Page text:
Thanksgiving calls up images of tables laden with feasts around which sit overstuffed family dinner guests, anxious for nothing more than to sit and recuperate from the gastronomic workout, but fitness and fun have blended into the holiday traditions in recent years. People want to enjoy the repast without regretting the extra calories so they have created new customs that get the whole family out and moving for a bit of fun and togetherness while making room for the extra calories they consume during Thanksgiving dinner. Walking, hiking, biking or an impromptu game of football or soccer, all help people pass the time while the turkey is cooking or burn off the post-turkey doldrums. Some gyms are even getting into the spirit by offering Turkey Day workouts.
The cold weather of late fall and early winter does not need to deter anyone from outdoor exercise, according to Kirby Adams, writing for the Courier-Journal. Dressing in layers using thermals and winter gear that blocks the wind will keep the family warm regardless of the outdoor temperatures. The brisk air can stimulate the appetite or help with digestion.
Running is one of the most popular options for Thanksgiving Day workouts, blending fun and fitness, with many families running together and turkey costumes abounding. Many communities and organizations nationwide run an annual “Turkey Trot” race of varying lengths, from 50 meters for the children’s versions to 15K and half-marathon races for the hardy enthusiasts. Fuzzy turkey costumes and Pilgrim hats add a spirit of fun to the holiday trend. The Washington Post reports that in one race two racers partnered up to run while hoisting a canoe overhead for the duration of the race.
The Oregonian questions whether the trend is past its prime, however they also cite Running USA statistics that show the number of Americans participating in a Turkey Trot, more than doubled from 2008 to 2013. The count for 2013 boasted 870,000 runners. They also state that in many states the Google trend for “Turkey Trot” is up. Individuals wanting to participate in a Thanksgiving Day race will likely be able to find an event in their local area as races are scheduled from coast to coast.
However, running is not the only choice for people wanting to make fitness part of their Thanksgiving traditions. Something as simple as neighborhood walk gives families an easy and flexible way to include young children. Some families take a hike through local natural areas while others take a group bike ride. The Wall Street Journal reports that some San Francisco exercise clubs and gyms are offering special Thanksgiving workouts from a mile swim in the Bay to a 90-minute “Turkey Burn” cycling workout. YMCAs in Snohomish County, Washington are offering some morning activities in Zumba, kickboxing and running to “Burn the Bird.” The CrossFit gym in Natick, Mass. challenges its members with a brutal Turkey Day “Lone Survivor” workout in honor of KIA Navy SEAL, Michael Murphy.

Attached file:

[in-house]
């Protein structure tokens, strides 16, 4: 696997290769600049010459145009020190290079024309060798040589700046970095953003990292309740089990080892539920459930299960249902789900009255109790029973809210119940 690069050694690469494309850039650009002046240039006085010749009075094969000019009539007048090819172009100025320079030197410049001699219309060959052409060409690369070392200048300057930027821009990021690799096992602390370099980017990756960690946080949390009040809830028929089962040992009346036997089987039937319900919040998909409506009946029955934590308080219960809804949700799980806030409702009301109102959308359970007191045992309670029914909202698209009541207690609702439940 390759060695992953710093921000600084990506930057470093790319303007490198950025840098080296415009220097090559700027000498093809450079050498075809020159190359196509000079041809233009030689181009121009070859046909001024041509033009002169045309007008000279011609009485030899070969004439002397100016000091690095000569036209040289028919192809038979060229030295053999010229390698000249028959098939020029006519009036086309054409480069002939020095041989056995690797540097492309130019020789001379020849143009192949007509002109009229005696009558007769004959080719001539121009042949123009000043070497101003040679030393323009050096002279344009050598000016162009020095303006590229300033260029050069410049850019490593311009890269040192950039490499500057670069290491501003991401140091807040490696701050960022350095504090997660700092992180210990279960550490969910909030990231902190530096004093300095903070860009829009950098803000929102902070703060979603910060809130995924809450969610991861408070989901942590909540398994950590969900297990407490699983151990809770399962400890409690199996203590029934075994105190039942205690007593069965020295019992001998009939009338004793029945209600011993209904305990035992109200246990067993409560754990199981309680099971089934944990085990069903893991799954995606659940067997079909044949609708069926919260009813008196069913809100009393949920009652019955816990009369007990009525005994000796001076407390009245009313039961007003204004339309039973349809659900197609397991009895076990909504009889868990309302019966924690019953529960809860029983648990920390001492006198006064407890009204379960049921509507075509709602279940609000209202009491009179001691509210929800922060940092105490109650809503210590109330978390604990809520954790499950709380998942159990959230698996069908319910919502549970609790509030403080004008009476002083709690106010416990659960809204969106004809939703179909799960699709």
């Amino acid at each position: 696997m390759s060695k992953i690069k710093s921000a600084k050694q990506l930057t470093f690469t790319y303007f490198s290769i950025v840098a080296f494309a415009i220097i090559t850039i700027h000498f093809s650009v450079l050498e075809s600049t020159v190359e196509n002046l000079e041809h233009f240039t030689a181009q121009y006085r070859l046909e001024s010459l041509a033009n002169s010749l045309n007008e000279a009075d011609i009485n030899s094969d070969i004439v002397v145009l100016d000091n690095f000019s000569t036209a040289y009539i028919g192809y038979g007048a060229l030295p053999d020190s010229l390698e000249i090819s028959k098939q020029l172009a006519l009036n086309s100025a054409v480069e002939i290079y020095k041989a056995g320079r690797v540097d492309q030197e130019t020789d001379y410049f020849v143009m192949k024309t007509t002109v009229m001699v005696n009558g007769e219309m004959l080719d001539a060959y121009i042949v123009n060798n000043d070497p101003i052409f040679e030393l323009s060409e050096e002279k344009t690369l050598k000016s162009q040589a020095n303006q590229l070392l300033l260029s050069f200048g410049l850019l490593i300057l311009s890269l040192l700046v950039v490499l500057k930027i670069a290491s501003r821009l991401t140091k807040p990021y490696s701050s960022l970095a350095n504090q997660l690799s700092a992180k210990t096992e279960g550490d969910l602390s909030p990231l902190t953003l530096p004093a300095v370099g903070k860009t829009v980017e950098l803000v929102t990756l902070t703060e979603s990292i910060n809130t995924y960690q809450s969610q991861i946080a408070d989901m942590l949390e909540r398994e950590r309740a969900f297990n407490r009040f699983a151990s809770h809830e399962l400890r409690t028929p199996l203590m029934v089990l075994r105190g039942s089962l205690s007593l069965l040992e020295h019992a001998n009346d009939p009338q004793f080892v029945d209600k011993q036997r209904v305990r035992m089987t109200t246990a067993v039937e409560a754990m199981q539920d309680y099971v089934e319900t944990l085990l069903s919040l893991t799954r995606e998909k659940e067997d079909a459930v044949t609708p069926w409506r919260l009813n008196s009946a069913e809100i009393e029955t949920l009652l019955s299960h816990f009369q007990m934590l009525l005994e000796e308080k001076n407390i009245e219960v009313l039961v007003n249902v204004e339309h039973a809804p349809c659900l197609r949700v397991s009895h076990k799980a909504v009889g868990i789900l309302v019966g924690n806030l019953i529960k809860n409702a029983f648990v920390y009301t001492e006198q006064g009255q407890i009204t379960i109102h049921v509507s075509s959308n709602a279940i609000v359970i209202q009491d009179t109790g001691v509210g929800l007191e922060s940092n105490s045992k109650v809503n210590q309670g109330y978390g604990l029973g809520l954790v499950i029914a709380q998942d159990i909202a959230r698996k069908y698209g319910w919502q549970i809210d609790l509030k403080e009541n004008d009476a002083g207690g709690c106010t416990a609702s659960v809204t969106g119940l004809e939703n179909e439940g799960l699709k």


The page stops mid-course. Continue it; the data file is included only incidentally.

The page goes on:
Whichever form of exercise works for a family and their guests, the shared experience of cold noses and brisk air, laughs and camaraderie make many Thanksgiving memories to treasure in the years to come. People may come for the turkey, stuffing, mashed potatoes and cranberry sauce but the heart of the holiday is always about quality time with friends and family. Blending the workout with shared fun helps build, not only physical fitness but emotional fitness, as well; and the smiles, laughter and memorable moments to be retold for years to come, strengthen family relationships in the true spirit of Thanksgiving.
by Tamara Christine Van Hooser
Walla Walla Union-Bulletin
Photo courtesy of Kevin – Flickr License